Technical Question Re: Commercial Microwave for Home

texasgal47June 2, 2014

I am remodeling my kitchen and plan to put a countertop microwave in a 30"w x 18"h x 18"d wall cabinet. Reviews for residential microwaves indicate that they seem to fall down when it comes to durability so I've decided to purchase an Amana RCS10DSE 1.2 cu. ft. 1000 watt commercial microwave with varying power levels. It will have it's own dedicated 120v recepticle. The issue is for large family gatherings I want to cook 4.5 qt. casseroles until almost done and then pop in the oven for the last 15 minutes as my home only has one wall oven. I previously used this technique with my Montgomery Ward residential countertop microwave purchased in 1975, and it worked well. The Amana has 10 min. on the dial so for a large volume I plan to run for 10 min., let the MW rest with the door open for 1 - 2 minutes, and then microwave for another 10 minutes. Do you think this should work? I just don't want the microwave shutting down on me.

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Sophie Wheeler

You don't need a commercial unit. It's a waste of money. It isn't designed to fit into a cabinet like that. And it's less versatile than a home unit. You need a residential model with a trim kit. GE makes several models that will work fine.

    Bookmark   June 2, 2014 at 9:24PM
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I'm sorry but this unit is available for just under $300, including shipping so not huge bucks. It does the basics any mw does and meets the clearance requirements per the manufacturer. Venting is out the front. I plan to have my carpenter fabricate wood trim around the unit? The magnatron tube has a 3 yr. warranty. What's not to love?

    Bookmark   June 2, 2014 at 10:15PM
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What's not to love?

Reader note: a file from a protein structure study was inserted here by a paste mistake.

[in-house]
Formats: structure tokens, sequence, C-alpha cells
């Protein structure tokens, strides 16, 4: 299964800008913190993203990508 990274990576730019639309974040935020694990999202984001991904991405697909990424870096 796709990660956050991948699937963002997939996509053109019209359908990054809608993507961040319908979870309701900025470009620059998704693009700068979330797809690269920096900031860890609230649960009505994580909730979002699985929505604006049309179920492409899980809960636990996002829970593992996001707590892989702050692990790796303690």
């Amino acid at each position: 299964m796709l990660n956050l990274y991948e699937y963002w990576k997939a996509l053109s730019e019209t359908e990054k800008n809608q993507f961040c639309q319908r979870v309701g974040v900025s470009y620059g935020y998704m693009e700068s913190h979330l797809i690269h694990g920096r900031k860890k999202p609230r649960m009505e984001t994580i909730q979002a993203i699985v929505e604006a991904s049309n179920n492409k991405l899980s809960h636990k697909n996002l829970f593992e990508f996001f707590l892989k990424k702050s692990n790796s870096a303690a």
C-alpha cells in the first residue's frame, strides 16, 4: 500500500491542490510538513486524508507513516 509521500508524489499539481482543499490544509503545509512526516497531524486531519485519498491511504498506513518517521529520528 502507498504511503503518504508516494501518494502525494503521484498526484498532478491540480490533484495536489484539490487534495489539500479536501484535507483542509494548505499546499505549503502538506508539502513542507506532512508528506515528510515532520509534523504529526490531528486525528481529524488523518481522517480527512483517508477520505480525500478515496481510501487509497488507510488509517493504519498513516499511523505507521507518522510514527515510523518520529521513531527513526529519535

The fact that what your carpenter will build might not look all that great, and more importantly will void the warranty of the unit.

You may not care about warranty though.

I've had the same Panasonic microwave for the last 7 years with zero problems. You can get them at any Target or WalMart for around $150 !

Those commercial ovens are pretty robust, but have no creature comforts like a defrost setting, popcorn button, ect... SOme folks don't use that stuff though.

    Bookmark   June 2, 2014 at 11:43PM
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Instead of cycling on and off at full power a Panasonic varies the inverter output. This makes a difference.

    Bookmark   June 3, 2014 at 10:02AM
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I don't know about the Amana and how it would work for you - but sounds like a speed oven would be a good idea - you could pop in the casserole and cook it until finished - nice an golden brown on top and toasty on the inside - but a lot more than $300!

    Bookmark   June 3, 2014 at 3:28PM
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The space around the MW has to remain open for ventilation purposes. MW's that are designed to be built in have a trim kit that gives them that built in look and provides proper ventilation.

The functions that you describe yourself wanting are not available in a commercial microwave. They are designed for small amounts of time at high heat only, not extended cooking. I second the recommendation to look at speed ovens if you really want the capability to do what you are wanting to do in a single appliance. Or, at least get a MW that will actually function as you desire instead of you working around it's limitations. Even a simple convection MW combination is a vast improvement over a commercial unit in the home.